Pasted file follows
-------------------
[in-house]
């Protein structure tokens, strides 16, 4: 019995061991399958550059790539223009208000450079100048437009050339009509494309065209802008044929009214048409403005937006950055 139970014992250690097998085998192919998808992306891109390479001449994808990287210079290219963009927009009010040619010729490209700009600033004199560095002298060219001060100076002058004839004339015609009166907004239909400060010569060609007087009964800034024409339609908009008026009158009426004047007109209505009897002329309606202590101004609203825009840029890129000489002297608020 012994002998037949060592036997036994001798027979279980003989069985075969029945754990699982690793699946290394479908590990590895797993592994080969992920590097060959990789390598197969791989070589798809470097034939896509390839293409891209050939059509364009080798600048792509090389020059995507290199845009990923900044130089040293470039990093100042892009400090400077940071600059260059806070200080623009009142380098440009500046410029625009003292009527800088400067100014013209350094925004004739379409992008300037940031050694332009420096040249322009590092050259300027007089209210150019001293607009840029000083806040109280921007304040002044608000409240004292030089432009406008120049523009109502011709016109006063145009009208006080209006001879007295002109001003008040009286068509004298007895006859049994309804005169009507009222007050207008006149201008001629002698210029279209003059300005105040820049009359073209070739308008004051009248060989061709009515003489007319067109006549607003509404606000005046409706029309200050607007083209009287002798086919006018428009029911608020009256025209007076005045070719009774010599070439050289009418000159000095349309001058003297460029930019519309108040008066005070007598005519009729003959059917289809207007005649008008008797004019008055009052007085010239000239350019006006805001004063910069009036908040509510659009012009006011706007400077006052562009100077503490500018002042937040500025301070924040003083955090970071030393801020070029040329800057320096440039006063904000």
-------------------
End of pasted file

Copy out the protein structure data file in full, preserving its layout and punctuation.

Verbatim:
[in-house]
């Protein structure tokens, strides 16, 4: 019995061991399958550059790539223009208000450079100048437009050339009509494309065209802008044929009214048409403005937006950055 139970014992250690097998085998192919998808992306891109390479001449994808990287210079290219963009927009009010040619010729490209700009600033004199560095002298060219001060100076002058004839004339015609009166907004239909400060010569060609007087009964800034024409339609908009008026009158009426004047007109209505009897002329309606202590101004609203825009840029890129000489002297608020 012994002998037949060592036997036994001798027979279980003989069985075969029945754990699982690793699946290394479908590990590895797993592994080969992920590097060959990789390598197969791989070589798809470097034939896509390839293409891209050939059509364009080798600048792509090389020059995507290199845009990923900044130089040293470039990093100042892009400090400077940071600059260059806070200080623009009142380098440009500046410029625009003292009527800088400067100014013209350094925004004739379409992008300037940031050694332009420096040249322009590092050259300027007089209210150019001293607009840029000083806040109280921007304040002044608000409240004292030089432009406008120049523009109502011709016109006063145009009208006080209006001879007295002109001003008040009286068509004298007895006859049994309804005169009507009222007050207008006149201008001629002698210029279209003059300005105040820049009359073209070739308008004051009248060989061709009515003489007319067109006549607003509404606000005046409706029309200050607007083209009287002798086919006018428009029911608020009256025209007076005045070719009774010599070439050289009418000159000095349309001058003297460029930019519309108040008066005070007598005519009729003959059917289809207007005649008008008797004019008055009052007085010239000239350019006006805001004063910069009036908040509510659009012009006011706007400077006052562009100077503490500018002042937040500025301070924040003083955090970071030393801020070029040329800057320096440039006063904000």